Lighter, More Fuel-Efficient Cars Focus of New Casting Research Centre in Canada

October 6, 2006

Helping to develop lighter, stronger, more fuel-efficient automobiles is the focus of the new Light Metal Casting Research Centre (LMCRC) opened by the Faculty of Engineering at McMaster University yesterday.

LMCRC is already working with industry and government to advance automotive casting research for engines and body panels, and to develop a skilled workforce for the automotive casting sector. Among the project partners are Orlick Industries, General Motors, Burlington Technologies, Alcan International, and Magna Powertrain.

“This Centre is critical to Canada’s leadership in automotive manufacturing,” said David Braley, president, Orlick Industries, a leading automotive parts manufacturer in Ontario.  “Companies like ours, which make parts that are used around the world, need the absolute newest research and expertise, and this is where we’ll get it. The Centre will quite literally revolutionize new materials, design capabilities and manufacturing processes, and in doing so it will ramp up competitiveness, and make cars cleaner and greener.”

The LMCRC was established through the support of the Braley-Orlick Chair in Advanced Manufacturing, and through collaborative projects with federal and provincial governments and industry.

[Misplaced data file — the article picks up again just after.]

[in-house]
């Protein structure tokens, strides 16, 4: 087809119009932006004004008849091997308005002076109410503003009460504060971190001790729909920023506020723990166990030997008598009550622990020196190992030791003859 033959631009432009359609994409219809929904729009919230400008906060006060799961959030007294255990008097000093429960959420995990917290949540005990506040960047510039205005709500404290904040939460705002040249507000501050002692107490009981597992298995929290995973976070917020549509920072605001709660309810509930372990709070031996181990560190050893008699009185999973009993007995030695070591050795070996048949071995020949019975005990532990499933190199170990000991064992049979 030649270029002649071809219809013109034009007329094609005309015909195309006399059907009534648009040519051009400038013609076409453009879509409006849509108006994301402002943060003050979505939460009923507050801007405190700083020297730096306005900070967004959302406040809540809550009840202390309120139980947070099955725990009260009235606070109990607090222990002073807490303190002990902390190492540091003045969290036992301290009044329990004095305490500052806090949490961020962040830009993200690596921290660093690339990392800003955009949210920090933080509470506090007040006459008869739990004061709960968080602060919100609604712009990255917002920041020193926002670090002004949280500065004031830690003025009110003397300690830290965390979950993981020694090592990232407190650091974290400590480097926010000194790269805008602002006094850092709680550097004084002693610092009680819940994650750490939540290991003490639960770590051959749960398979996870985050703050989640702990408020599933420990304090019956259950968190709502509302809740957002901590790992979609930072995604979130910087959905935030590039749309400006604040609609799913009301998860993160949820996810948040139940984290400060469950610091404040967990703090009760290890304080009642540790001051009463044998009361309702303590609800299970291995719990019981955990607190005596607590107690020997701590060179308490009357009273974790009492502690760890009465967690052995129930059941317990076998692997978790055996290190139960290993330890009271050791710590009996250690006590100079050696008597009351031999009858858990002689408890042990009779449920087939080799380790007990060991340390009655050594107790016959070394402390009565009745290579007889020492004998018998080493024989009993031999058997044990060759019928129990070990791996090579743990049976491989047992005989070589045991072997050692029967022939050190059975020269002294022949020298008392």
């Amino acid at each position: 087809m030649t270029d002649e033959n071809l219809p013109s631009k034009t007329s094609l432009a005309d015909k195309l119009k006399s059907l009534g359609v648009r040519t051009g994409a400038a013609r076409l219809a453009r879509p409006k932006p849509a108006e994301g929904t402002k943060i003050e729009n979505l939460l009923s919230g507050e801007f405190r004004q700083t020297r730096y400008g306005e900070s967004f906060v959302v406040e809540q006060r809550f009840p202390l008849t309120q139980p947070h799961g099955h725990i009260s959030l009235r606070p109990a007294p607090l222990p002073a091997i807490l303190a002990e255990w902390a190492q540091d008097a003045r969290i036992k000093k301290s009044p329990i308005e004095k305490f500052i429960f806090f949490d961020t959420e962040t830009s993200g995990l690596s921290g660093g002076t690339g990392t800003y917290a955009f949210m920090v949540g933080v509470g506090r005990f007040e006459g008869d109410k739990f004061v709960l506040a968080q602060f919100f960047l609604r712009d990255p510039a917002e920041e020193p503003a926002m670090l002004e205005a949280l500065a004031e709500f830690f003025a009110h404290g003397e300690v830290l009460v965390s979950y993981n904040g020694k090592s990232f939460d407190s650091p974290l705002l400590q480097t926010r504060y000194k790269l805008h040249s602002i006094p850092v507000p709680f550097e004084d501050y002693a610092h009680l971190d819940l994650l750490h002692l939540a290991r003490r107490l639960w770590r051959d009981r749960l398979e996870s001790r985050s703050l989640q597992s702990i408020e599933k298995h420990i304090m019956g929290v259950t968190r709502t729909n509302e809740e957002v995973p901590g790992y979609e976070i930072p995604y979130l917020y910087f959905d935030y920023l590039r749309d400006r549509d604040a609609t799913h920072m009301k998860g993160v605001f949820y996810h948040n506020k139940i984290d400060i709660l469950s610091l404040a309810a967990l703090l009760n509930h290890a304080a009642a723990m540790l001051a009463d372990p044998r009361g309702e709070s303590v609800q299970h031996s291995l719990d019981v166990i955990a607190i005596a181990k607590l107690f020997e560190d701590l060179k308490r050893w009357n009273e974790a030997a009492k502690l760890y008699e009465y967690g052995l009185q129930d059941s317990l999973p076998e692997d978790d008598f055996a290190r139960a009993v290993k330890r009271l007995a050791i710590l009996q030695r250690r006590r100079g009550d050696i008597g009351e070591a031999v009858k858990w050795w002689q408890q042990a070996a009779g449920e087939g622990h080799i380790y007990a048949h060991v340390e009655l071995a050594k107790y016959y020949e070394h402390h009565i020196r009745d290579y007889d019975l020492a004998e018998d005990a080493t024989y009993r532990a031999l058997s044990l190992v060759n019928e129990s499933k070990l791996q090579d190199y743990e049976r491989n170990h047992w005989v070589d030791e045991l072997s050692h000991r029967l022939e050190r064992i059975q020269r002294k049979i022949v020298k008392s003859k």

“A key mandate of the Centre is developing highly qualified researchers and employees to boost continued innovation in Canada,” said Sumanth Shankar, Braley-Orlick Chair in Advanced Manufacturing at McMaster University and founding Director of LMCRC.  “This will boost opportunities to attract and retain expertise in Canada and expand innovation.”

A symposium was held in conjunction with Thursday’s opening featuring leading international researchers in materials technology.  Speakers included: Diran Apelian, Metal Processing Institute, Worcester Polytechnic Institute (United States); Weidong Huang, Northwestern Polytechnic University (Xi’an, China); Lars Arnberg, Norwegian University of Science & Technology (Trondsheim, Norway); Mark Gallerneault, Novelis Global Technology Centre (formerly Alcan Research & Development Centre, Kingston, Ont.) ; and Daryoush Emadi, CANMET Materials Technology Laboratory (Ottawa).

LMCRC is one of a number of research centres that comprise the McMaster Manufacturing Research Institute (MMRI), one of the largest university manufacturing research institutes in Canada.   MMRI was established in May 2001 to pursue research in advanced polymer processing and design, machining systems, metal forming, micromanufacturing, robotics and manufacturing automation, and thermal processing.

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